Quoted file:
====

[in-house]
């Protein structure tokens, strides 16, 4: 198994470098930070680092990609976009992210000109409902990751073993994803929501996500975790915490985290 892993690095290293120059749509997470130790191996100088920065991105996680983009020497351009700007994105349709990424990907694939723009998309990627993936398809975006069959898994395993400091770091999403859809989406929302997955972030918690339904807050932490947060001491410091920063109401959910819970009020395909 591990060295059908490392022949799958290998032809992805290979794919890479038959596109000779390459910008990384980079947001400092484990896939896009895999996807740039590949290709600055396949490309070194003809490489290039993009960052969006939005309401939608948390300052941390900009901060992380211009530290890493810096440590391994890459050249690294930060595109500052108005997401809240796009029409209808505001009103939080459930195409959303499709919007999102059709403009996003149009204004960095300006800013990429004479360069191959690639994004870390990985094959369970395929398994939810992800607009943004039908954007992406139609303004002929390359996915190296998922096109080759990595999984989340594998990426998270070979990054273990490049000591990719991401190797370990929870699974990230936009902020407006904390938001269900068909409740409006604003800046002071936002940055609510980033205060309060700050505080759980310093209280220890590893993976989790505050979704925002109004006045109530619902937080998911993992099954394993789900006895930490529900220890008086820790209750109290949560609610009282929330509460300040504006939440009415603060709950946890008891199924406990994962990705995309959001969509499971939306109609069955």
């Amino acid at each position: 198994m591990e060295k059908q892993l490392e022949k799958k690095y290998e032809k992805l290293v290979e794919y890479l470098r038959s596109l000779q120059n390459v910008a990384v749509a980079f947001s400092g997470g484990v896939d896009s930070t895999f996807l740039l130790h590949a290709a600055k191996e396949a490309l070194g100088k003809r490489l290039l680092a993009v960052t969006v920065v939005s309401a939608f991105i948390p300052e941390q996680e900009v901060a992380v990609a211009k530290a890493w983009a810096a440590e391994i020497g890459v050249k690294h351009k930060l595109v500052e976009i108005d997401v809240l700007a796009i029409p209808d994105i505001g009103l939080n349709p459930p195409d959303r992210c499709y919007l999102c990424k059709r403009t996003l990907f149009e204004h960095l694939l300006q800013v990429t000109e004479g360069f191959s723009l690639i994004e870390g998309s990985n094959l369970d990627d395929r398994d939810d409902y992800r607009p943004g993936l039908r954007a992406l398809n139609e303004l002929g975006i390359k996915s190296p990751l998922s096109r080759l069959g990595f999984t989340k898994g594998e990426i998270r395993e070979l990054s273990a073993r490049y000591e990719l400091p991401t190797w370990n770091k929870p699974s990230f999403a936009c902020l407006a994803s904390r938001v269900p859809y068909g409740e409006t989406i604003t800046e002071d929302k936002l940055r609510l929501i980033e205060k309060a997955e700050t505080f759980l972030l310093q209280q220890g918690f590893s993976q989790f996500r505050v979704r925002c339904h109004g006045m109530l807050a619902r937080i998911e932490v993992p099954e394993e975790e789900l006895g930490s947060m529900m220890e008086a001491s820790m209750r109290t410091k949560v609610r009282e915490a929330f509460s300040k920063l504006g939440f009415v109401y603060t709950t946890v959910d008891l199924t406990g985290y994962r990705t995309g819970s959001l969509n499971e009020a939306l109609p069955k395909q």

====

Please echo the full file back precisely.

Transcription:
[in-house]
């Protein structure tokens, strides 16, 4: 198994470098930070680092990609976009992210000109409902990751073993994803929501996500975790915490985290 892993690095290293120059749509997470130790191996100088920065991105996680983009020497351009700007994105349709990424990907694939723009998309990627993936398809975006069959898994395993400091770091999403859809989406929302997955972030918690339904807050932490947060001491410091920063109401959910819970009020395909 591990060295059908490392022949799958290998032809992805290979794919890479038959596109000779390459910008990384980079947001400092484990896939896009895999996807740039590949290709600055396949490309070194003809490489290039993009960052969006939005309401939608948390300052941390900009901060992380211009530290890493810096440590391994890459050249690294930060595109500052108005997401809240796009029409209808505001009103939080459930195409959303499709919007999102059709403009996003149009204004960095300006800013990429004479360069191959690639994004870390990985094959369970395929398994939810992800607009943004039908954007992406139609303004002929390359996915190296998922096109080759990595999984989340594998990426998270070979990054273990490049000591990719991401190797370990929870699974990230936009902020407006904390938001269900068909409740409006604003800046002071936002940055609510980033205060309060700050505080759980310093209280220890590893993976989790505050979704925002109004006045109530619902937080998911993992099954394993789900006895930490529900220890008086820790209750109290949560609610009282929330509460300040504006939440009415603060709950946890008891199924406990994962990705995309959001969509499971939306109609069955």
């Amino acid at each position: 198994m591990e060295k059908q892993l490392e022949k799958k690095y290998e032809k992805l290293v290979e794919y890479l470098r038959s596109l000779q120059n390459v910008a990384v749509a980079f947001s400092g997470g484990v896939d896009s930070t895999f996807l740039l130790h590949a290709a600055k191996e396949a490309l070194g100088k003809r490489l290039l680092a993009v960052t969006v920065v939005s309401a939608f991105i948390p300052e941390q996680e900009v901060a992380v990609a211009k530290a890493w983009a810096a440590e391994i020497g890459v050249k690294h351009k930060l595109v500052e976009i108005d997401v809240l700007a796009i029409p209808d994105i505001g009103l939080n349709p459930p195409d959303r992210c499709y919007l999102c990424k059709r403009t996003l990907f149009e204004h960095l694939l300006q800013v990429t000109e004479g360069f191959s723009l690639i994004e870390g998309s990985n094959l369970d990627d395929r398994d939810d409902y992800r607009p943004g993936l039908r954007a992406l398809n139609e303004l002929g975006i390359k996915s190296p990751l998922s096109r080759l069959g990595f999984t989340k898994g594998e990426i998270r395993e070979l990054s273990a073993r490049y000591e990719l400091p991401t190797w370990n770091k929870p699974s990230f999403a936009c902020l407006a994803s904390r938001v269900p859809y068909g409740e409006t989406i604003t800046e002071d929302k936002l940055r609510l929501i980033e205060k309060a997955e700050t505080f759980l972030l310093q209280q220890g918690f590893s993976q989790f996500r505050v979704r925002c339904h109004g006045m109530l807050a619902r937080i998911e932490v993992p099954e394993e975790e789900l006895g930490s947060m529900m220890e008086a001491s820790m209750r109290t410091k949560v609610r009282e915490a929330f509460s300040k920063l504006g939440f009415v109401y603060t709950t946890v959910d008891l199924t406990g985290y994962r990705t995309g819970s959001l969509n499971e009020a939306l109609p069955k395909q």